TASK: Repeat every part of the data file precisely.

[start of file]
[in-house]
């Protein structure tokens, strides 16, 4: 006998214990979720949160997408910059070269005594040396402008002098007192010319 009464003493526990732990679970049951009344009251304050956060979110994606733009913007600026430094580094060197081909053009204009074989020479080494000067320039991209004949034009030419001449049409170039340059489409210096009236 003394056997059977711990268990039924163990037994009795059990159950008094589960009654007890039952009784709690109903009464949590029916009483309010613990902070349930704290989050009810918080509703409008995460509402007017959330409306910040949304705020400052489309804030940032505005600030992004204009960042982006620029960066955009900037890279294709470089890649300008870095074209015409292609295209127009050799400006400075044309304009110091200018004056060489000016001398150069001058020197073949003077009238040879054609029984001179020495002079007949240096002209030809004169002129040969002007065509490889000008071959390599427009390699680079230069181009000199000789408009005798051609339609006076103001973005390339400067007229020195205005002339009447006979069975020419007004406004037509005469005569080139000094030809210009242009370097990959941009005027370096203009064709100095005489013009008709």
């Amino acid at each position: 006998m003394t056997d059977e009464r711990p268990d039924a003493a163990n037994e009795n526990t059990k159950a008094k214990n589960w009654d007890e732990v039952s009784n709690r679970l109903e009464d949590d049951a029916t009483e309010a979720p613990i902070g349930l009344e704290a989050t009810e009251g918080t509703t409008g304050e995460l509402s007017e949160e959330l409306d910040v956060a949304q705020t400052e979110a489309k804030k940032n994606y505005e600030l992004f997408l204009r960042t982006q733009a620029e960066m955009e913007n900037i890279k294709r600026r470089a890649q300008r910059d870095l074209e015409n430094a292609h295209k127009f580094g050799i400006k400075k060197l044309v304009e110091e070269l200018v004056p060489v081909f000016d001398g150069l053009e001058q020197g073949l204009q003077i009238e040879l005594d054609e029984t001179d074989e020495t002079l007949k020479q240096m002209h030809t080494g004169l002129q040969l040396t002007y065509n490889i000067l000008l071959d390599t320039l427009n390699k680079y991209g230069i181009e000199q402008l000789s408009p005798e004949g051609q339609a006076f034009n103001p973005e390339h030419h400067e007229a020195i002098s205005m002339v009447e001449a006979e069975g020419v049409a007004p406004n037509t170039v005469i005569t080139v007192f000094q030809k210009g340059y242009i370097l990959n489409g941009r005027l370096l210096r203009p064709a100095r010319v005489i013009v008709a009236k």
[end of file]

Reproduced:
[in-house]
């Protein structure tokens, strides 16, 4: 006998214990979720949160997408910059070269005594040396402008002098007192010319 009464003493526990732990679970049951009344009251304050956060979110994606733009913007600026430094580094060197081909053009204009074989020479080494000067320039991209004949034009030419001449049409170039340059489409210096009236 003394056997059977711990268990039924163990037994009795059990159950008094589960009654007890039952009784709690109903009464949590029916009483309010613990902070349930704290989050009810918080509703409008995460509402007017959330409306910040949304705020400052489309804030940032505005600030992004204009960042982006620029960066955009900037890279294709470089890649300008870095074209015409292609295209127009050799400006400075044309304009110091200018004056060489000016001398150069001058020197073949003077009238040879054609029984001179020495002079007949240096002209030809004169002129040969002007065509490889000008071959390599427009390699680079230069181009000199000789408009005798051609339609006076103001973005390339400067007229020195205005002339009447006979069975020419007004406004037509005469005569080139000094030809210009242009370097990959941009005027370096203009064709100095005489013009008709």
């Amino acid at each position: 006998m003394t056997d059977e009464r711990p268990d039924a003493a163990n037994e009795n526990t059990k159950a008094k214990n589960w009654d007890e732990v039952s009784n709690r679970l109903e009464d949590d049951a029916t009483e309010a979720p613990i902070g349930l009344e704290a989050t009810e009251g918080t509703t409008g304050e995460l509402s007017e949160e959330l409306d910040v956060a949304q705020t400052e979110a489309k804030k940032n994606y505005e600030l992004f997408l204009r960042t982006q733009a620029e960066m955009e913007n900037i890279k294709r600026r470089a890649q300008r910059d870095l074209e015409n430094a292609h295209k127009f580094g050799i400006k400075k060197l044309v304009e110091e070269l200018v004056p060489v081909f000016d001398g150069l053009e001058q020197g073949l204009q003077i009238e040879l005594d054609e029984t001179d074989e020495t002079l007949k020479q240096m002209h030809t080494g004169l002129q040969l040396t002007y065509n490889i000067l000008l071959d390599t320039l427009n390699k680079y991209g230069i181009e000199q402008l000789s408009p005798e004949g051609q339609a006076f034009n103001p973005e390339h030419h400067e007229a020195i002098s205005m002339v009447e001449a006979e069975g020419v049409a007004p406004n037509t170039v005469i005569t080139v007192f000094q030809k210009g340059y242009i370097l990959n489409g941009r005027l370096l210096r203009p064709a100095r010319v005489i013009v008709a009236k």